Third, as far we know, Thomas was not Michael’s heir.  He would not have been the object of Michael’s testamentary intentions.  That would have been his Estate, and, upon Michael’s death, his Estate received a cash payment of $3m and paid taxes on that amount.  It did not receive shares in the corporation, which, the court claimed, could have been sold for more than $3m.  The result is the court imposed a phantom tax on the Estate.  It determined that the estate tax should be paid on assets the Estate did not receive rather than on the asset that the Estate actually did receive.


By “comparable to similar arrangements”, the Code requires that a buy-sell agreement between family members be the same as an “arms’ length” transaction between unrelated parties.  The court said that a corporation with unrelated shareholders would have included the life insurance proceeds in the redemption value of the stock.

The major problem with the court’s reasoning is that it provided no support for its position.  Life insurance purchased to fund a buy-sell agreement is never considered an asset of the corporation.  It is simply the funding mechanism to accomplish the legitimate business purpose of enabling the surviving shareholders to retain control of the corporation.  This business purpose is just as legitimate for family members as it is for unrelated shareholders.  And life insurance is used as frequently in buy-sell agreements between unrelated shareholders as it is in agreements between family members.


A buy-sell agreement must provide for a fixed and determinable price for the redemption of the shares.  While the agreement in this case did provide a formula for determining the price, the problem was that the parties did not apply that formula.  As a result, even if the redemption price established by Thomas and the Estate was fair, the court could not give effect to the buy-sell agreement


The court found that the buy-sell agreement was not binding during the life of the parties because it required an annual certification of the value of the shares.  However, not once, while both brothers were alive, did they prepare the annual certification of value.  Furthermore, the court found that it was not binding after Michael’s death, because the redemption price was not determined in accordance with the methodology contained in the agreement.


For the reasons discussed above, the court found that the value of Michael’s shares for estate tax purposes was not governed by the buy-sell agreement.  Instead, the value was the “fair market value” of the shares.  And here is where the court really went off the rails.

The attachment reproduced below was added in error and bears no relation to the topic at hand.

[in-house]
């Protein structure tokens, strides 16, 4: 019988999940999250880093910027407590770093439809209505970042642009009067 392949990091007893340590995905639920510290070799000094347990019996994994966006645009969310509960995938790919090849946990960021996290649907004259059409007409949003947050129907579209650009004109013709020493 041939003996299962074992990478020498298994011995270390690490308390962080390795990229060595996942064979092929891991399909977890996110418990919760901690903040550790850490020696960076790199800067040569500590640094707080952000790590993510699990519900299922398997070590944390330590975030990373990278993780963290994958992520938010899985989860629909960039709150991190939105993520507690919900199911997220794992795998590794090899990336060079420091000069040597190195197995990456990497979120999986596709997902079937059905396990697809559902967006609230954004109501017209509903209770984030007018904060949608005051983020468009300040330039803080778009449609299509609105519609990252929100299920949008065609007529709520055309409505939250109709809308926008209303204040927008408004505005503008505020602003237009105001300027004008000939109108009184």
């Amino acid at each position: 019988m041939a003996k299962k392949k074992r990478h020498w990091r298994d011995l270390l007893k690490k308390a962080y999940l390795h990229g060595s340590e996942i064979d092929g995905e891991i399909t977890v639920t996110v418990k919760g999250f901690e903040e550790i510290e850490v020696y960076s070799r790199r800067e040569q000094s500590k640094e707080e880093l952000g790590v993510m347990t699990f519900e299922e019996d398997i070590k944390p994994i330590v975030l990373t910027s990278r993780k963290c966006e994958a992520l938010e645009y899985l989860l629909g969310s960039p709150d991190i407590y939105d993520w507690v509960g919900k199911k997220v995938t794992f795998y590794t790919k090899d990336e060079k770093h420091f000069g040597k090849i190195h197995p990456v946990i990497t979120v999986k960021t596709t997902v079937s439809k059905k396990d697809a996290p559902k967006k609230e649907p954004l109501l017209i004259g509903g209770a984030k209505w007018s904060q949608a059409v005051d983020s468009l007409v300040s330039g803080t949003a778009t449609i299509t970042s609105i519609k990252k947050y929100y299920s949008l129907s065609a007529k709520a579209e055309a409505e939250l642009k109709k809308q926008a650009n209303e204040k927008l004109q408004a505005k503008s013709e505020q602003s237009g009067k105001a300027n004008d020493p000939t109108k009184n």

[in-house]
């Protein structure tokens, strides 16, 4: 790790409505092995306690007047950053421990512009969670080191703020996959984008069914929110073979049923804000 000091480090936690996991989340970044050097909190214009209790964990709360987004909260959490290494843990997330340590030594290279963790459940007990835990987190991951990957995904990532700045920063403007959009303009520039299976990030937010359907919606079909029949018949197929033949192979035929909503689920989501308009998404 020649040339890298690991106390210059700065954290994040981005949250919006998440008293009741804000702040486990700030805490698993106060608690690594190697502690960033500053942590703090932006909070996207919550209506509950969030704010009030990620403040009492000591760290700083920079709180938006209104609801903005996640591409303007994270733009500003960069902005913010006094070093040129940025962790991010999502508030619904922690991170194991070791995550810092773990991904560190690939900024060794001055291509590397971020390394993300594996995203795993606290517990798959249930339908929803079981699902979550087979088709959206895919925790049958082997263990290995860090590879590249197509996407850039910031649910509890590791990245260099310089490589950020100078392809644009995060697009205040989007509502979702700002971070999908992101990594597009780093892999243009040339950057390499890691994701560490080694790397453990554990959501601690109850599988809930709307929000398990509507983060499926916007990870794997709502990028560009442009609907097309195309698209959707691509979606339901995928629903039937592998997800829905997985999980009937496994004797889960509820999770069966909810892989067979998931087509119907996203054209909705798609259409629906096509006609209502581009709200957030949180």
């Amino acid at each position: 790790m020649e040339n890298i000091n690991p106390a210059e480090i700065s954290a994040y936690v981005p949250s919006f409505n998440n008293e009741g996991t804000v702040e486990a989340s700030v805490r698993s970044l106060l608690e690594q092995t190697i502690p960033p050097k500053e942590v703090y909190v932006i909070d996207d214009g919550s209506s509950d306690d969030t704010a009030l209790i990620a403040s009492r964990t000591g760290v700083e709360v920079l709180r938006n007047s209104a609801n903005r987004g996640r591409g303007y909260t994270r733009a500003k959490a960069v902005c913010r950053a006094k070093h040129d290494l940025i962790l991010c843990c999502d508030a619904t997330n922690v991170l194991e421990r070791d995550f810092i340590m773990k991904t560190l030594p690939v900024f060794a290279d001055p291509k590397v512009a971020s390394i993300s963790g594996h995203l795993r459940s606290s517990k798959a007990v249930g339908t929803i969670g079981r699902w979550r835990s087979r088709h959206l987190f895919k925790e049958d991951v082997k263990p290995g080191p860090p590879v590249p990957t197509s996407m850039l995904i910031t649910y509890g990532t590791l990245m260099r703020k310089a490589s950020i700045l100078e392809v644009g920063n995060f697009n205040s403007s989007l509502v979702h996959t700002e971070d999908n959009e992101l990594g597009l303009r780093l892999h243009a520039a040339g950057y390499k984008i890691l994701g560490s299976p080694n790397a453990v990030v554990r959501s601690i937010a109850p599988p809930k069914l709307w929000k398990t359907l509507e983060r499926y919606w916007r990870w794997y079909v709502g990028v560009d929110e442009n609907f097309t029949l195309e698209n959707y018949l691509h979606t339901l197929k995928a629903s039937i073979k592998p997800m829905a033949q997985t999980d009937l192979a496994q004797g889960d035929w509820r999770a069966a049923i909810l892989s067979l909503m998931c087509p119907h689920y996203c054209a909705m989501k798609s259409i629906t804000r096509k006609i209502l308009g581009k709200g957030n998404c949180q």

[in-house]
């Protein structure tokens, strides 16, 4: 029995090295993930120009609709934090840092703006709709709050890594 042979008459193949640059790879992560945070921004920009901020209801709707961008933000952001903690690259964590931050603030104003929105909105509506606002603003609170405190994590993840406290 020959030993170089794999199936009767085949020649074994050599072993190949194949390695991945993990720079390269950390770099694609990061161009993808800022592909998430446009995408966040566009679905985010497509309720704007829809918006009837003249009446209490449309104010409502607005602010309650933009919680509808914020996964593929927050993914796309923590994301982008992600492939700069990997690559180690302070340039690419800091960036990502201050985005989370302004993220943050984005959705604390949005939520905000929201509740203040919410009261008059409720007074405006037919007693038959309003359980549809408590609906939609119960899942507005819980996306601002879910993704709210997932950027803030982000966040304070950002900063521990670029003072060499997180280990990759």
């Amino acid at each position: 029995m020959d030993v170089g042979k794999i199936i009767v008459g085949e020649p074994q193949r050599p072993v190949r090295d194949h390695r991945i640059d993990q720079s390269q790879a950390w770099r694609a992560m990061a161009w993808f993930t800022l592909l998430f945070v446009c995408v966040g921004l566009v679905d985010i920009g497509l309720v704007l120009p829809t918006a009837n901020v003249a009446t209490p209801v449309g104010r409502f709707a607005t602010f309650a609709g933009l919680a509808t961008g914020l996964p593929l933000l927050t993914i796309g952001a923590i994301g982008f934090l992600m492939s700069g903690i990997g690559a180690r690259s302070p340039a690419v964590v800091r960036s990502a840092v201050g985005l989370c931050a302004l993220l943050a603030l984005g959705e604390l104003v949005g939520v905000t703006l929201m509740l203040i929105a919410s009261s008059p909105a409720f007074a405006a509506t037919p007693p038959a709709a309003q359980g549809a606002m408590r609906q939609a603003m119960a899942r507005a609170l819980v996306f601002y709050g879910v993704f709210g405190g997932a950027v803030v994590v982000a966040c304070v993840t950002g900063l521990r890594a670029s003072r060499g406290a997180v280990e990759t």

The court said that it was obligated to apply the “willing buyer” test.  That required it to determine what a willing buyer would pay for the shares of the corporation.  However, the court did not ask what a willing buyer would pay for the shares.  It asked what a willing buyer would expect to get when it purchased the shares.  And it found that, on the date of Michael’s death, the willing buyer would expect to own a corporation that had an extra $3m in the bank.

Further, the court said that a willing buyer would not reduce the value of Michael’s shares because of the redemption obligation.  A buyer purchasing Michael’s shares would become the majority shareholder of the corporation.  And, as majority shareholder, he could either cancel the redemption obligation or he would satisfy the obligation by paying himself.

What is most maddening about the court’s decision is that he ignored precedent established in 2005 by the United States Court of Appeals for the Eleventh Circuit in the case, Estate of Blount.  In that case, the Appeals Court overruled the Tax Court and said that life insurance proceeds are never included in the valuation of a corporation when the proceeds are used for a redemption obligation.

The problem is that Missouri is in the Eighth Circuit, and decisions of another Circuit are  not binding.  So, the court was not obligated to follow the precedent establish by the Eleventh Circuit and was able to render a contrary result.


Life insurance is a valuable planning tool.  People buy life insurance to protect their family in the event of an untimely death.  It can be used to create a charitable legacy.  It can be used to provide cash to pay estate taxes.  And, notwithstanding the court’s decision in the Connelly case, it can be used to fund a buy-sell agreement.  However, it must be done right, and to ensure that you follow the rules, it is vital to consult with a life insurance expert.